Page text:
Wednesday, July 27, 2005

Han Kuang Exercise

Today was the culmination of Taiwan's annual Han Glory (Han Kuang) Exercise. Over 2100 servicemen participated in the demonstration of Taiwan's military might. This is the largest annual exercise for the ROC armed forces and this year's (the 21st) was the largest Han Kuang Exercise yet.

Some have argued that the event should be called the Han Kuang Demonstration because much of the exercise is scripted or at least partially planned in advance. The ROC military, however, would counter that the event is not scripted but rather based on the 'most probable course of action' by Communist forces. What that means is that other smaller exercises are less scripted, such as the Joint (San-Jun) Exercise, but these larger joint exercises are designed to represent one specific technique that the PLA might use. The 'most probable course of action' is based on all-source analysis conducted by the military. Chinese doctrinal publications and public statements, as well as information conducted by Taiwanese intelligence are all taken into consideration. Previous exercises focused on an amphibious assault, but this year the exercises focused on a high altitude drop with OPFOR played by the ROC's Special Task Force (Te Chin Dui) and the 862nd Airborne Brigade. There was also work in countering hacker attacks and blockades.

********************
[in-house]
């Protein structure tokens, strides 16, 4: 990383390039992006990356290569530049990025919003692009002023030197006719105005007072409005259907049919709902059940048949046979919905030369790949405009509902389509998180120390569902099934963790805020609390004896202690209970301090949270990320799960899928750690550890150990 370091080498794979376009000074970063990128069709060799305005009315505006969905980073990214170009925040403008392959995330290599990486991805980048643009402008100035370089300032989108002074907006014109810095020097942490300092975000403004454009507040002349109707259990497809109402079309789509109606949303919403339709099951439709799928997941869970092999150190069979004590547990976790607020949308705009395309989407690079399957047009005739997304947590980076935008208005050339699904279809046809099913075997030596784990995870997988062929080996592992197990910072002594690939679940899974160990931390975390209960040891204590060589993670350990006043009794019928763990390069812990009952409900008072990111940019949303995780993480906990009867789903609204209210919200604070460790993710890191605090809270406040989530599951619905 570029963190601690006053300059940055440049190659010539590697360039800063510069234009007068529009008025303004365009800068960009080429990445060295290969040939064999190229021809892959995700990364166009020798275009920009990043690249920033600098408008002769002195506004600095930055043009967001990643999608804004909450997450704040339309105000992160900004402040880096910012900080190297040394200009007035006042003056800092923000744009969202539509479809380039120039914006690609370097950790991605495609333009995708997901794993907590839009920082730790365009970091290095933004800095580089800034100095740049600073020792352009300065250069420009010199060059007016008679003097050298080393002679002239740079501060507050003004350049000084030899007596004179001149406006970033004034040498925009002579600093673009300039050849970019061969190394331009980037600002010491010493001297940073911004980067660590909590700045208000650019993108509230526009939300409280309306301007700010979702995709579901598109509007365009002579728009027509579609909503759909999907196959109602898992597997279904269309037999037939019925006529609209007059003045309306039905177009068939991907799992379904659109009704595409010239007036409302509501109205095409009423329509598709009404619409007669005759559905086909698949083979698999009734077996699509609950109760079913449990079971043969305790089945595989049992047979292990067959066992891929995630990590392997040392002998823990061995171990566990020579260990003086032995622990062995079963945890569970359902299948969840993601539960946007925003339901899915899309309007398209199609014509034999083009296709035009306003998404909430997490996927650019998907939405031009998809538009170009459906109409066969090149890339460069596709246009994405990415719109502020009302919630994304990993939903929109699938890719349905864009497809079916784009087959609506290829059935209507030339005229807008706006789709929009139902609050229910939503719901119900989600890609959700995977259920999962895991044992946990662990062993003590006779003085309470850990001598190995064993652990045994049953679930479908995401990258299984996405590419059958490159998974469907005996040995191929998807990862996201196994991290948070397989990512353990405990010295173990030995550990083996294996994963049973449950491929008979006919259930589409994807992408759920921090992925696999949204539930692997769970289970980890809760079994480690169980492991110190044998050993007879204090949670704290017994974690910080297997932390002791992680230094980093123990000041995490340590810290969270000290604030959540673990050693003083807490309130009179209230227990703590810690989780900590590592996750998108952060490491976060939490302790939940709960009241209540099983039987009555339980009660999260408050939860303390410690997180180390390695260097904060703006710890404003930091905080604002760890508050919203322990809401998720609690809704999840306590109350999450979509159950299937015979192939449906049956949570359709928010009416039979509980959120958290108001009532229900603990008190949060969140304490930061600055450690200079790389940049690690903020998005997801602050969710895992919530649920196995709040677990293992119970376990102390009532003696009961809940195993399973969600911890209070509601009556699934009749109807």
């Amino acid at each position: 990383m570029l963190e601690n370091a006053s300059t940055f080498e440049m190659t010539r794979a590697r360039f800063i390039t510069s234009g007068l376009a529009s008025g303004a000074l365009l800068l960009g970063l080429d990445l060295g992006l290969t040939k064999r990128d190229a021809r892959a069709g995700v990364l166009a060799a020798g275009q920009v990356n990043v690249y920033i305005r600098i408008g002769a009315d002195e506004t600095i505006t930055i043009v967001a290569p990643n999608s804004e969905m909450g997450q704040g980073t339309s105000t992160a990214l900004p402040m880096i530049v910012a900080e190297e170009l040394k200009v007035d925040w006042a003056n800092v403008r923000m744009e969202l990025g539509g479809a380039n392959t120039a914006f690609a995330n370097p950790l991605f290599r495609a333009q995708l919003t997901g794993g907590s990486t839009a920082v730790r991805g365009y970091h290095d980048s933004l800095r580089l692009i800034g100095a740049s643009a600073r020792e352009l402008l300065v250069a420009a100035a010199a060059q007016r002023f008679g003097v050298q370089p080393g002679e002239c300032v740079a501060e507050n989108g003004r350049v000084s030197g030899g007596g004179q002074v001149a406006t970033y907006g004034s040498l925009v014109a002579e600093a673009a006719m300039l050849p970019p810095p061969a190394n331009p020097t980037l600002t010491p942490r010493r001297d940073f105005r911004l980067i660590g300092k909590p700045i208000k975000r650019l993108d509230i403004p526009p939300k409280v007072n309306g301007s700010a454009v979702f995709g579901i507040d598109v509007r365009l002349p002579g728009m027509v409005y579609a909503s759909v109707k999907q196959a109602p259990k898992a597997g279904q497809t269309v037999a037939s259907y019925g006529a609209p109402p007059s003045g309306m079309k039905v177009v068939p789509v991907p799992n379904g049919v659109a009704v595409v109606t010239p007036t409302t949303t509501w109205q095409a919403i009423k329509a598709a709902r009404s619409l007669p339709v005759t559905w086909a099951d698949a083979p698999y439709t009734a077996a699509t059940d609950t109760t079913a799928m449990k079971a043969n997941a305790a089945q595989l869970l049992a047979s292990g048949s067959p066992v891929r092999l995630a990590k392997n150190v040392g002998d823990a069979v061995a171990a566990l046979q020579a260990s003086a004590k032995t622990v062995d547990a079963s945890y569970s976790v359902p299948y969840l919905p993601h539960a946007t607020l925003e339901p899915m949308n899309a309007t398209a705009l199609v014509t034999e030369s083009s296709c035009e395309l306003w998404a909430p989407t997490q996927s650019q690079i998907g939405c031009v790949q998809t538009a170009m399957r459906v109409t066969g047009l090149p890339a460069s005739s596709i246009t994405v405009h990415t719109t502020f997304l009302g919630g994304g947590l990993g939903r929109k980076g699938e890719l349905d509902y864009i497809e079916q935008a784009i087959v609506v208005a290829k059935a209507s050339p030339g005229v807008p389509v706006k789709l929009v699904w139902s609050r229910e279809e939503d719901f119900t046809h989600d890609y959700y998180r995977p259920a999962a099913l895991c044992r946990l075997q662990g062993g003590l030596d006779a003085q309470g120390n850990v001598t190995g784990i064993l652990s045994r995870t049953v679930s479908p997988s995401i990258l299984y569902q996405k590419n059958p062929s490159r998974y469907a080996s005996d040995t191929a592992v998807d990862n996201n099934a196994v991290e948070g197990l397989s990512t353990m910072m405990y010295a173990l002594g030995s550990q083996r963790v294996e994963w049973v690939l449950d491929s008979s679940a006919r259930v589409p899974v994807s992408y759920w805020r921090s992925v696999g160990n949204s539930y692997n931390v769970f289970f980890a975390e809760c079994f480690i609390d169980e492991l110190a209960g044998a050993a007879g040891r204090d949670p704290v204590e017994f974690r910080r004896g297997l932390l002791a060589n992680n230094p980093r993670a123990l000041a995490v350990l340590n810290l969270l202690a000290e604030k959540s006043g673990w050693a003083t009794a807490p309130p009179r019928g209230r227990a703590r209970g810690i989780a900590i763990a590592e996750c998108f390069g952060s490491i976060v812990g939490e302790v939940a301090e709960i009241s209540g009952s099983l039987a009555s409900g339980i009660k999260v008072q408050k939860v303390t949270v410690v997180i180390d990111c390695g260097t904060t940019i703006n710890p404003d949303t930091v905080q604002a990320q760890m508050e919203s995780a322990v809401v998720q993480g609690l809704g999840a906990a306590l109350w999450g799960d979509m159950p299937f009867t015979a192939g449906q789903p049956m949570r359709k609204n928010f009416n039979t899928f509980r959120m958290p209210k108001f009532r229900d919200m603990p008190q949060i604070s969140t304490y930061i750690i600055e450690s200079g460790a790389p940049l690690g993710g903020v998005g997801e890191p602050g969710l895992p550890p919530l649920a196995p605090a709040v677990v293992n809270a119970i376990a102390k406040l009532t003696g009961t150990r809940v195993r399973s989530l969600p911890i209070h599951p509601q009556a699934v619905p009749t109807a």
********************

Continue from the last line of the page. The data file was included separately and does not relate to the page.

President Chen Shui-bian was in attendance and complimented the ROC military on the capabilities demonstrated. He also mentioned the recent American report on PLA capabilities (discussed here) and said that Taiwan had produced its own report. Taiwan's report on the PLA included much more detailed information on the possible scenarios under consideration. Presumably, this was intended to reinforce the idea that today's exercise was planned to deal with the real threats faced by Taiwan.

I plan to update this post with all of the sources of information I found on the exercise now that it is completed. If you find coverage of Han Kuang (blog or media) not mentioned here, please add a link in the comments.
Update: 'Han Glory' seems to be the preferred translation of Han Kuang and I agree that it is more accurate than my original translation of 'Chinese Glory.' The post has been changed accordingly.